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Molecular Imaging and Contrast Agent Database (MICAD) [Internet]. Bethesda (MD): National Center for Biotechnology Information (US); 2004-2013.

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Molecular Imaging and Contrast Agent Database (MICAD) [Internet].

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125I-T84.66 scFv-human serum albumin

125I-T84.66 scFv-HSA
, PhD
National for Biotechnology Information, NLM, NIH, Bethesda, MD
Corresponding author.

Created: ; Last Update: September 2, 2008.

Chemical name:125I-T84.66 scFv-human serum albumin
Abbreviated name:125I-T84.66 scFv-HSA
Synonym:
Agent category:Antibody fragment
Target:Carcinoembryonic antigen (CEA)
Target category:Antigen
Method of detection:Single-photon emission computed tomography (SPECT), gamma planar imaging
Source of signal:125I
Activation:No
Studies:
  • Checkbox In vitro
  • Checkbox Rodents
Click on protein, nucleotide (RefSeq), and gene for more information about CEA

Background

[PubMed]

Carcinoembryonic antigen (CEA) was first identified from extracts of human colon adenocarcinoma (1) and fetal gut (2). It is a β-glycoprotein, and its predominant expression on the cell surface is increased in a variety of carcinomas and in certain inflammatory conditions such as inflammatory bowel disease (3, 4). CEA has a molecular weight of ~180 kDa, and it can be shed and detected in the serum (5). CEA expression is observed in patients with various carcinomas of the colon, lungs, thyroid, uterus, ovaries, pancreas, and medullary thyroid (6). Radiolabeled monoclonal antibodies (mAbs) have been developed for both the diagnosis and treatment of tumors (7, 8).

Single-chain variable fragments (scFvs) of mAbs with a molecular mass of 25 kDa are cleared very rapidly from the circulation, but they exhibit poor tumor retention because they have a lower affinity than the parent antibody (9). On the other hand, bivalent antibody fragments possess more ideal tumor-targeting characteristics, including rapid tissue penetration, high target retention, and rapid blood clearance. The diabody fragment (a dimer of scFvs; molecular mass = 55 kDa) and the minibody fragment (a dimer of scFvs-CH3 with a linker comprising 18 amino acids; molecular mass = 80 kDa) of a murine/human chimeric anti-CEA T84.66 antibody have been evaluated for targeting in several tumor antigen systems with rapid tumor localization and high-contrast imaging (9, 10). In particular, murine/human chimeric anti-CEA T84.66 diabody and minbody, which retain excellent CEA-binding properties (dissociation constant = 0.01–0.6 nM) (11-13), were developed as CEA imaging agents. However, the pharmacokinetics of radiometal labeled antibodies, with high liver and kidney uptake, are generally not ideal for imaging (14). Albumin is known to accumulate in tumors (15) and has a long blood half-life (16). Furthermore, albumin fusion proteins have been shown to prolong the in vivo circulation of small peptides and proteins (17). A T84.66 single-chain antibody (scFv) was joined with human serum albumin (HSA) using recombinant technology to form T84.66 scFv-albumin fusion protein (T84.66 scFv-HSA), which was radiolabeled with 125I for localization of CEA-positive tumors in mice with single-photon emission computed tomography (SPECT) (18).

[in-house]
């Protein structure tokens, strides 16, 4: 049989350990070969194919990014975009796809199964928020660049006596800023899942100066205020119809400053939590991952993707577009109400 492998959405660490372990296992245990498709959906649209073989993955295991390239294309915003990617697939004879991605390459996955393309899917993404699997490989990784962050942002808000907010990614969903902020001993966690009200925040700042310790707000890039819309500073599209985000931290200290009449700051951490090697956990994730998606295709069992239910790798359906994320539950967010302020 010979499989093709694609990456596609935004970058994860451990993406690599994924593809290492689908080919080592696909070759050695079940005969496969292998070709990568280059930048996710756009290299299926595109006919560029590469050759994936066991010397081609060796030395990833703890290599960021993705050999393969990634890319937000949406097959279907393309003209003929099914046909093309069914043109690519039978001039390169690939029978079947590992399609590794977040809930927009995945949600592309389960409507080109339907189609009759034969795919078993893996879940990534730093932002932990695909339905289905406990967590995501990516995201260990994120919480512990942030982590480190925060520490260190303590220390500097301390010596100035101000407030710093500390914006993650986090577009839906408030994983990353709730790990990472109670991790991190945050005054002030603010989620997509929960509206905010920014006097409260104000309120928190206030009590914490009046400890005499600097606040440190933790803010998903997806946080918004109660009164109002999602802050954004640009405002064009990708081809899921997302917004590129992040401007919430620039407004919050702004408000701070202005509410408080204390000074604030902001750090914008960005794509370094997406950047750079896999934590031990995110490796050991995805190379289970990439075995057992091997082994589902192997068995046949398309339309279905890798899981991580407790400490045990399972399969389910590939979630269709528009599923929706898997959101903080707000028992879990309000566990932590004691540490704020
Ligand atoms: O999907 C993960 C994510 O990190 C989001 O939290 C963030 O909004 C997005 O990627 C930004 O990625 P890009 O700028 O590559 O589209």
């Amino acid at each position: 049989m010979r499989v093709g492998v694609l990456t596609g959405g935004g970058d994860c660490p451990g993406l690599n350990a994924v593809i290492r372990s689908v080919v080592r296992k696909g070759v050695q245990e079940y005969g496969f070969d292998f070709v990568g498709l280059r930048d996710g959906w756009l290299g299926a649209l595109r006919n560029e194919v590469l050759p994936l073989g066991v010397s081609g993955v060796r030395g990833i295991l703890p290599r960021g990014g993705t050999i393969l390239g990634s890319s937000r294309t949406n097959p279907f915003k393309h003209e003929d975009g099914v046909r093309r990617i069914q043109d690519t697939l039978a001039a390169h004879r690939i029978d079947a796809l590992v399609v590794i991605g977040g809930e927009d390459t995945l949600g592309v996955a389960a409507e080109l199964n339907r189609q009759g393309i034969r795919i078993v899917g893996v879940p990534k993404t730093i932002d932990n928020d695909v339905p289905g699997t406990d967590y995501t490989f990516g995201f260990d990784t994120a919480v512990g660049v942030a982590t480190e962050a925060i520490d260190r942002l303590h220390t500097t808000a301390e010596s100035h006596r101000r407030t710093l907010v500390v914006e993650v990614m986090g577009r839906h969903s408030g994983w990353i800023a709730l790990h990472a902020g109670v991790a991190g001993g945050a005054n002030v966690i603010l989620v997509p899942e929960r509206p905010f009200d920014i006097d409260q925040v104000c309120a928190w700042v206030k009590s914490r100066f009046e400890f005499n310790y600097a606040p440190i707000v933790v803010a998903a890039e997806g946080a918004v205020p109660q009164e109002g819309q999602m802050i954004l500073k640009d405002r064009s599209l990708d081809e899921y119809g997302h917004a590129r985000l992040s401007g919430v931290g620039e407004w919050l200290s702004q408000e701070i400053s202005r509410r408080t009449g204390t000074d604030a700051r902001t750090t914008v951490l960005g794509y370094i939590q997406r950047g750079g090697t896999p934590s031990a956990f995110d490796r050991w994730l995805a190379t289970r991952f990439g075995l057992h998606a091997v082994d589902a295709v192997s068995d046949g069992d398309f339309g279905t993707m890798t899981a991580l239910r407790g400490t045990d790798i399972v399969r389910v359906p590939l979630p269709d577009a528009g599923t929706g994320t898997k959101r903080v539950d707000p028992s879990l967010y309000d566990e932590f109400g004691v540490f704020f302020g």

Synthesis

[PubMed]

The recombinant T84.66 scFv-HSA (1.2 nmol) was labeled with 44.4 MBq (1.2 mCi) 125I in the presence of Iodogen at room temperature for 10 min (18). 125I-T84.66 scFv-HSA was isolated with size-exclusion chromatography with a radiolabeling efficiency of ~100%. The specific activity was ~37 MBq/nmol (1 mCi/nmol) at the end of purification.

In Vitro Studies: Testing in Cells and Tissues

[PubMed]

Radioimmunoreactivity of 125I-T84.66 scFv-HSA for recombinant CEA was determined to be 81% with high-performance liquid chromatography analysis (18).

Animal Studies

Rodents

[PubMed]

Yazaki et al. (18) performed biodistribution studies of 125I-T84.66 scFv-HSA in nude mice (n = 5 mice/group) with the use of a LS174T human colon carcinoma subcutaneous xenograft model. Data were obtained at 0, 4, 18, 24, 48 and 72 h after injection. Accumulation of the 125I-T84.66 scFv-HSA in the CEA-expressing LS174T tumor was 12.3 ± 1.4% injected dose (ID)/g at 4 h and reached a maximum level of 22.7 ± 6.0% ID/g at 18 h. In comparison, 125I-T84.66 scFv and 125I-HSA reached a maximum of 4.9% ID/g at 0.5 h and 6% ID/g at 4 h, respectively. The liver, heart, spleen, lungs, and kidneys had lower levels of 125I-T84.66 scFv-HSA radioactivity than the LS174T tumor. The rapid blood clearance pattern exhibited a two-phase model with a half-life of 1 h during the distribution phase and a half-life of 15 h during the elimination phase. 125I-T84.66 scFv-HSA exhibited a markedly slower blood clearance than the T84.66 minibody and diabody but cleared faster than the parent T84.66 antibody. SPECT imaging with the 125I-T84.66 scFv-HSA showed high localization to the CEA-positive tumor and relatively low activity elsewhere (except the thyroid) in the mice, confirming the biodistribution data. No blocking experiments were performed.